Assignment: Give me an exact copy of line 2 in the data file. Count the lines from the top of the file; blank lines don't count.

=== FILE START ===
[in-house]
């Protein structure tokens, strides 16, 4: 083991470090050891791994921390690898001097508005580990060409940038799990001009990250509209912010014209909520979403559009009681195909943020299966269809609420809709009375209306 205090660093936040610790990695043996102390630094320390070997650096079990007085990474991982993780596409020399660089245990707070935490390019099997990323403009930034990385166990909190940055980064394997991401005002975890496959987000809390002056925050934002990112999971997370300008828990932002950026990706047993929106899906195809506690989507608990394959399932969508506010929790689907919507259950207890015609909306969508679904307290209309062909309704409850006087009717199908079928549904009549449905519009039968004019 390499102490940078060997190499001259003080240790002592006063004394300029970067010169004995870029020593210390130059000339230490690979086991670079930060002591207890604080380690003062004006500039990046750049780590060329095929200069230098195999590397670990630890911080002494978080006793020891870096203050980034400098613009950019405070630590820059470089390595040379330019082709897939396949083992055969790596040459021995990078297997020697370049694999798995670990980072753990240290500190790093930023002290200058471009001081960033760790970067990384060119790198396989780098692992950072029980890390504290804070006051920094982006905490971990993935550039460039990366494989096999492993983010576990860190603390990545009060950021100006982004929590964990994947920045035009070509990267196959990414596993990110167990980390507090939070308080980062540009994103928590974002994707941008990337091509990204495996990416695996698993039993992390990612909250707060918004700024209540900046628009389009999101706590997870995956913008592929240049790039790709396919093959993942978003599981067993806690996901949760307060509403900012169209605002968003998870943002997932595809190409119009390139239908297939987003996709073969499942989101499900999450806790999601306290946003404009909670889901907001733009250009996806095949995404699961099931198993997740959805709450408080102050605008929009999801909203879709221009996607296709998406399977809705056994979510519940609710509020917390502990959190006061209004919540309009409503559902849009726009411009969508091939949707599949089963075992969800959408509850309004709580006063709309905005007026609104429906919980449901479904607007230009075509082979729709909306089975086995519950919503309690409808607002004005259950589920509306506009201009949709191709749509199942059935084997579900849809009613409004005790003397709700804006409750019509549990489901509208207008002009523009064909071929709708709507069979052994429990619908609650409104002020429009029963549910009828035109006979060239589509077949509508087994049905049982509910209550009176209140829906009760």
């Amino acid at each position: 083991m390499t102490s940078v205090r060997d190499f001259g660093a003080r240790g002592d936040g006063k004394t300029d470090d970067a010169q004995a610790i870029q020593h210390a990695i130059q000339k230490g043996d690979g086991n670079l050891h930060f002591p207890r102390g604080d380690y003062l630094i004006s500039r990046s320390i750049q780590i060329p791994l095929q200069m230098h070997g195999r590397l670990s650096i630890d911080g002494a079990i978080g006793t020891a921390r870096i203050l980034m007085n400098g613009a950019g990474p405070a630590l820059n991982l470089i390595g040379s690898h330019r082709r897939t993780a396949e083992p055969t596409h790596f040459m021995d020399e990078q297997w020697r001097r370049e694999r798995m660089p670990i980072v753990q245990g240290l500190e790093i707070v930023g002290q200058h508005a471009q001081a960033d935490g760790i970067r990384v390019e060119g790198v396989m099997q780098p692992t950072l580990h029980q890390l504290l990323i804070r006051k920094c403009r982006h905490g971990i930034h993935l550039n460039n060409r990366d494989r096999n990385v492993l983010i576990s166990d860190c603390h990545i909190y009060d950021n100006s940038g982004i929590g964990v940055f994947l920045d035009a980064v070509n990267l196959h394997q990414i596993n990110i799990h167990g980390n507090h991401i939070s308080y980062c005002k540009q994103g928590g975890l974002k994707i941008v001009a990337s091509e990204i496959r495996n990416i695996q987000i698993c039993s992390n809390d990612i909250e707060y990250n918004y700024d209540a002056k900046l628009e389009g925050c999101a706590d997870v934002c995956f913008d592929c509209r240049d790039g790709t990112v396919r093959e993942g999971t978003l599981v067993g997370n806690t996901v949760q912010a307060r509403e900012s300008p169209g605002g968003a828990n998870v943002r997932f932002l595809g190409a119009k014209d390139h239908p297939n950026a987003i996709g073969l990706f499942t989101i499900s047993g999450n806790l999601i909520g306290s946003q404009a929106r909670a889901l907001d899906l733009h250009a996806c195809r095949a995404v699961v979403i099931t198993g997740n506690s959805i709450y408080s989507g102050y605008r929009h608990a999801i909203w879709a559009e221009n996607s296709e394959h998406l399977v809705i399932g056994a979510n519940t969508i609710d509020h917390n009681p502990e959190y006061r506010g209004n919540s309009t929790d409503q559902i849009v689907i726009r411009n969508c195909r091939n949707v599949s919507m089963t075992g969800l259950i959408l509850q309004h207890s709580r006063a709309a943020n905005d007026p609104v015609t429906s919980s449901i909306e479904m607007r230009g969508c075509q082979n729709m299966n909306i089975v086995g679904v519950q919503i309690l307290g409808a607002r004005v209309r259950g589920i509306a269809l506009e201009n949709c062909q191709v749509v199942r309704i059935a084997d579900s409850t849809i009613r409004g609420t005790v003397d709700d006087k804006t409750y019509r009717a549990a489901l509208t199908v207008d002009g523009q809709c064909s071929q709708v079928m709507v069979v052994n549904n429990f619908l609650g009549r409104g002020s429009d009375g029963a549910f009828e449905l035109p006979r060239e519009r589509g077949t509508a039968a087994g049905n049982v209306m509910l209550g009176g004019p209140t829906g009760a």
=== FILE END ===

């Protein structure tokens, strides 16, 4: 083991470090050891791994921390690898001097508005580990060409940038799990001009990250509209912010014209909520979403559009009681195909943020299966269809609420809709009375209306 205090660093936040610790990695043996102390630094320390070997650096079990007085990474991982993780596409020399660089245990707070935490390019099997990323403009930034990385166990909190940055980064394997991401005002975890496959987000809390002056925050934002990112999971997370300008828990932002950026990706047993929106899906195809506690989507608990394959399932969508506010929790689907919507259950207890015609909306969508679904307290209309062909309704409850006087009717199908079928549904009549449905519009039968004019 390499102490940078060997190499001259003080240790002592006063004394300029970067010169004995870029020593210390130059000339230490690979086991670079930060002591207890604080380690003062004006500039990046750049780590060329095929200069230098195999590397670990630890911080002494978080006793020891870096203050980034400098613009950019405070630590820059470089390595040379330019082709897939396949083992055969790596040459021995990078297997020697370049694999798995670990980072753990240290500190790093930023002290200058471009001081960033760790970067990384060119790198396989780098692992950072029980890390504290804070006051920094982006905490971990993935550039460039990366494989096999492993983010576990860190603390990545009060950021100006982004929590964990994947920045035009070509990267196959990414596993990110167990980390507090939070308080980062540009994103928590974002994707941008990337091509990204495996990416695996698993039993992390990612909250707060918004700024209540900046628009389009999101706590997870995956913008592929240049790039790709396919093959993942978003599981067993806690996901949760307060509403900012169209605002968003998870943002997932595809190409119009390139239908297939987003996709073969499942989101499900999450806790999601306290946003404009909670889901907001733009250009996806095949995404699961099931198993997740959805709450408080102050605008929009999801909203879709221009996607296709998406399977809705056994979510519940609710509020917390502990959190006061209004919540309009409503559902849009726009411009969508091939949707599949089963075992969800959408509850309004709580006063709309905005007026609104429906919980449901479904607007230009075509082979729709909306089975086995519950919503309690409808607002004005259950589920509306506009201009949709191709749509199942059935084997579900849809009613409004005790003397709700804006409750019509549990489901509208207008002009523009064909071929709708709507069979052994429990619908609650409104002020429009029963549910009828035109006979060239589509077949509508087994049905049982509910209550009176209140829906009760």